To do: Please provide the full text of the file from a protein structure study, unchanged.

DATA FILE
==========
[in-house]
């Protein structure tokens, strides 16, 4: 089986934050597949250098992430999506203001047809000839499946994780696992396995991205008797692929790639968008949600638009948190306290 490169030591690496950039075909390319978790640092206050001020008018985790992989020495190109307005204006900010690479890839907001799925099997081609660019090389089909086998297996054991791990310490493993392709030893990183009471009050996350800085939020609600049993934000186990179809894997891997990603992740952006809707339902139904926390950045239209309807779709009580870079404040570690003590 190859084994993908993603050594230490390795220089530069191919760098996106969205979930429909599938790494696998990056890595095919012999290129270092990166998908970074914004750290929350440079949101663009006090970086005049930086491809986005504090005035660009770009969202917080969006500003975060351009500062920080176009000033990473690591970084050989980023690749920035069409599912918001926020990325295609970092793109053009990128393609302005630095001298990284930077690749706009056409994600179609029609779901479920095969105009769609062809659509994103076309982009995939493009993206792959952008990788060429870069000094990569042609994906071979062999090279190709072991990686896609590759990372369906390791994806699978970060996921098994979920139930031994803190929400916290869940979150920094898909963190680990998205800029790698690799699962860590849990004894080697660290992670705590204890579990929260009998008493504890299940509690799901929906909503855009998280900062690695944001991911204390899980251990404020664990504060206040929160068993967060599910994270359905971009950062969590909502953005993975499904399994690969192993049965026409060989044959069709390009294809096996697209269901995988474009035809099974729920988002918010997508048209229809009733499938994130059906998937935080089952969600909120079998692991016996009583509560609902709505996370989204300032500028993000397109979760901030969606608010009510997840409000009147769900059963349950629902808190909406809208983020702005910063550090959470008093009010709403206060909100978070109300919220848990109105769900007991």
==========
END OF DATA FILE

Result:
[in-house]
């Protein structure tokens, strides 16, 4: 089986934050597949250098992430999506203001047809000839499946994780696992396995991205008797692929790639968008949600638009948190306290 490169030591690496950039075909390319978790640092206050001020008018985790992989020495190109307005204006900010690479890839907001799925099997081609660019090389089909086998297996054991791990310490493993392709030893990183009471009050996350800085939020609600049993934000186990179809894997891997990603992740952006809707339902139904926390950045239209309807779709009580870079404040570690003590 190859084994993908993603050594230490390795220089530069191919760098996106969205979930429909599938790494696998990056890595095919012999290129270092990166998908970074914004750290929350440079949101663009006090970086005049930086491809986005504090005035660009770009969202917080969006500003975060351009500062920080176009000033990473690591970084050989980023690749920035069409599912918001926020990325295609970092793109053009990128393609302005630095001298990284930077690749706009056409994600179609029609779901479920095969105009769609062809659509994103076309982009995939493009993206792959952008990788060429870069000094990569042609994906071979062999090279190709072991990686896609590759990372369906390791994806699978970060996921098994979920139930031994803190929400916290869940979150920094898909963190680990998205800029790698690799699962860590849990004894080697660290992670705590204890579990929260009998008493504890299940509690799901929906909503855009998280900062690695944001991911204390899980251990404020664990504060206040929160068993967060599910994270359905971009950062969590909502953005993975499904399994690969192993049965026409060989044959069709390009294809096996697209269901995988474009035809099974729920988002918010997508048209229809009733499938994130059906998937935080089952969600909120079998692991016996009583509560609902709505996370989204300032500028993000397109979760901030969606608010009510997840409000009147769900059963349950629902808190909406809208983020702005910063550090959470008093009010709403206060909100978070109300919220848990109105769900007991």